It is safe to bet that any video professional, enthusiast, or even home theater junkie has heard of and most certainly used the H.264 codec which has become the de facto standard for compressing high-definition video. H.264 uses very complicated algorithms that help accelerate the decoding process, which in turn reduces energy consumption and allows for higher bit rates. Yesterday, we participated in a briefing on the new X265 and HEVC encoder project that is being tackled by a company called MulticoreWare.
The X264 encoder remains one of the leading H.264 encoders on the market and it resides under both the open source GNU GPL license as well as a commercial license which is designed for companies that wish to inject their own proprietary code without having to release it into the open source community. With Ultra HD Video beginning to flow in, H.264 was just not delivering the performance needed for high bit rate, high quality output. This is where H.265 comes in the play along with MulticoreWare.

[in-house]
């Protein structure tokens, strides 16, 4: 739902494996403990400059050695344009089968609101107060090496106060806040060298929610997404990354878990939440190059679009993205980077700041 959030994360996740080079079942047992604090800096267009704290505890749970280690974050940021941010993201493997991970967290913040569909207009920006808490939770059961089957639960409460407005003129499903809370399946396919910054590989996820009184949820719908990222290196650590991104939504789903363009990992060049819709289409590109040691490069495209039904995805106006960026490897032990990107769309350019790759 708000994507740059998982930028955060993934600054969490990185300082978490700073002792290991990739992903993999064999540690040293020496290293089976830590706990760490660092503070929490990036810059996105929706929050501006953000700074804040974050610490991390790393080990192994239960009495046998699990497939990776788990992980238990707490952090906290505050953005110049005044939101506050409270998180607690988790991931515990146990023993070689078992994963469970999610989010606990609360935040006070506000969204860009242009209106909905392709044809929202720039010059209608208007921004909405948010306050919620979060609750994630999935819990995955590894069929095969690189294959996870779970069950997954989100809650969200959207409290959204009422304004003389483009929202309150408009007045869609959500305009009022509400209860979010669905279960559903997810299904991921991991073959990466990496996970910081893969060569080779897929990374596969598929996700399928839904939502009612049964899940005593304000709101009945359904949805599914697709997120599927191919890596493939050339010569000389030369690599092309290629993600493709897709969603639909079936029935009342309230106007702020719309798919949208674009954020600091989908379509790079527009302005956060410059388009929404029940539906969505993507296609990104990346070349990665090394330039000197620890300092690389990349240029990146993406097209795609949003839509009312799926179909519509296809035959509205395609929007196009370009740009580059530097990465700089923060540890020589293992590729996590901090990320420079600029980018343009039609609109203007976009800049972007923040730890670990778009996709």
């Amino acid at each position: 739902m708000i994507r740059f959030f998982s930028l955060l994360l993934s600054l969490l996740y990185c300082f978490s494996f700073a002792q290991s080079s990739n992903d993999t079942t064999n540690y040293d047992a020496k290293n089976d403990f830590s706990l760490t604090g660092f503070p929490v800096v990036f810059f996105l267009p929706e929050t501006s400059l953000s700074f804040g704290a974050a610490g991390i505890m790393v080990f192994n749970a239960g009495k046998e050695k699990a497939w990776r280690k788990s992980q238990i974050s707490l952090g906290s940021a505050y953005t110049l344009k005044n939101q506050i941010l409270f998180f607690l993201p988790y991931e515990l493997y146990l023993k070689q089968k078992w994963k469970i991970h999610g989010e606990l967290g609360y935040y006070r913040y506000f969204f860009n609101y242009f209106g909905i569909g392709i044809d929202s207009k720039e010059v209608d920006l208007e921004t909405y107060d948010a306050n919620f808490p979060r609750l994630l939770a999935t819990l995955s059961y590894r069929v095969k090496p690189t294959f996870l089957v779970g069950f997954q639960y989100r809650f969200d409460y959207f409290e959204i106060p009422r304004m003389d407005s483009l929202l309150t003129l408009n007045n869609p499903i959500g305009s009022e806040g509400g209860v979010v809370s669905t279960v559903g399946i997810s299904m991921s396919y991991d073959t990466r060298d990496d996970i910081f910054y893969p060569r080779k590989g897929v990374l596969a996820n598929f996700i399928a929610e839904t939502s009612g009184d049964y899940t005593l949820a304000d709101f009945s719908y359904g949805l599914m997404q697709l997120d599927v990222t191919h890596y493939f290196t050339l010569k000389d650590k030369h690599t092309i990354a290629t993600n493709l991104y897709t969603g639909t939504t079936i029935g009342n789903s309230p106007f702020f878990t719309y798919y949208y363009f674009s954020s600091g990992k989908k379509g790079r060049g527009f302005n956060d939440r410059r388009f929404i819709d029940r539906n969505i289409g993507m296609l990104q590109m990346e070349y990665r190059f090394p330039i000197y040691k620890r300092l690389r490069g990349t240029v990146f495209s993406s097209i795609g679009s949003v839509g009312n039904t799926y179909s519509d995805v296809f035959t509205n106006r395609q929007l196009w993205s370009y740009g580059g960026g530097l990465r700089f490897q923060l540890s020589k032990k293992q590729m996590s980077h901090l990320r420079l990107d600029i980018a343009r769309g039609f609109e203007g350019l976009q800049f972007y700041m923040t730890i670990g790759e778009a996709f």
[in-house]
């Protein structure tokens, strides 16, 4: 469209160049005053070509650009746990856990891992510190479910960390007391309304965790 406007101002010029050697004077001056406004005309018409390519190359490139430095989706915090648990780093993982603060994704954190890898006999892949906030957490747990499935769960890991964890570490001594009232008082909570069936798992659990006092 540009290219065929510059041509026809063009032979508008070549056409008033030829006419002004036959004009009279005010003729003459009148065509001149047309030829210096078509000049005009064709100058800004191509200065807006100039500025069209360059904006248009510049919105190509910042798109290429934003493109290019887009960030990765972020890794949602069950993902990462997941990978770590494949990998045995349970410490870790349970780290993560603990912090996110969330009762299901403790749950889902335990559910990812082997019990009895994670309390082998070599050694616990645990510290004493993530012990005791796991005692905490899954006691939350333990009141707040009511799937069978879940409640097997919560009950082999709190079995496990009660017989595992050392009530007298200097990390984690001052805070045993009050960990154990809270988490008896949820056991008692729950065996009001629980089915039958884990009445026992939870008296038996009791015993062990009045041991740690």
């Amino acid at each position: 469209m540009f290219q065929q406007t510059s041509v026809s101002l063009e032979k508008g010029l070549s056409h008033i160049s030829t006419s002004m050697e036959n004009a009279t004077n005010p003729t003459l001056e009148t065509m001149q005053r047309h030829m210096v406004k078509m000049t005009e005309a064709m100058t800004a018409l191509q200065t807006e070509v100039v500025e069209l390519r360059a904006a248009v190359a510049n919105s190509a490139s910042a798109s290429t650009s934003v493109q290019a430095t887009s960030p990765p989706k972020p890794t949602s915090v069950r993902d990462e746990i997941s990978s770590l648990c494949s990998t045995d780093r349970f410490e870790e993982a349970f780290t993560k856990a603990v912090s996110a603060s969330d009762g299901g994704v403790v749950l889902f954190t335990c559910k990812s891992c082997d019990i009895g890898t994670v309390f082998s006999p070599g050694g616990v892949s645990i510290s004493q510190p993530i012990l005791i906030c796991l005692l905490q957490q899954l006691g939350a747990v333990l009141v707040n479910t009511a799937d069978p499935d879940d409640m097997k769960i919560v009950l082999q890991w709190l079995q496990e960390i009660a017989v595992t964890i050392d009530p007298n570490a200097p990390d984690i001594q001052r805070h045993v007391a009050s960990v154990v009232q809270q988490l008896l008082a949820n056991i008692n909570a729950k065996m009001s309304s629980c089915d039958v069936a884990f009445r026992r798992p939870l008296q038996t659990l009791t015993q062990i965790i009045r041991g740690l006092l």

High Efficiency Video Coding (HEVC), aka H.265, is being designed to replace H.264 and the official standard was released just over a month ago. And today, MulticoreWare announced its commercial open source project around the x265 encoder. The company has released the source code for x265 and it is available for download at Source #1 below. The x265 encoder is already highly parallel and supports all of the big instruction sets including FMA3/FMA4, AVX, and AVX2.
We have been given a pre-alpha build of the x265 encoder to play around with and use in some of our benchmarking. I had the chance to play around with the encoder some over the weekend and while I have not done any official testing, I'm quite impressed, although my puny 4 core AMD Phenom X4 processor peaked the entire time. I can say that the other editors here at TweakTown are super excited to begin using x265 in our benchmarks.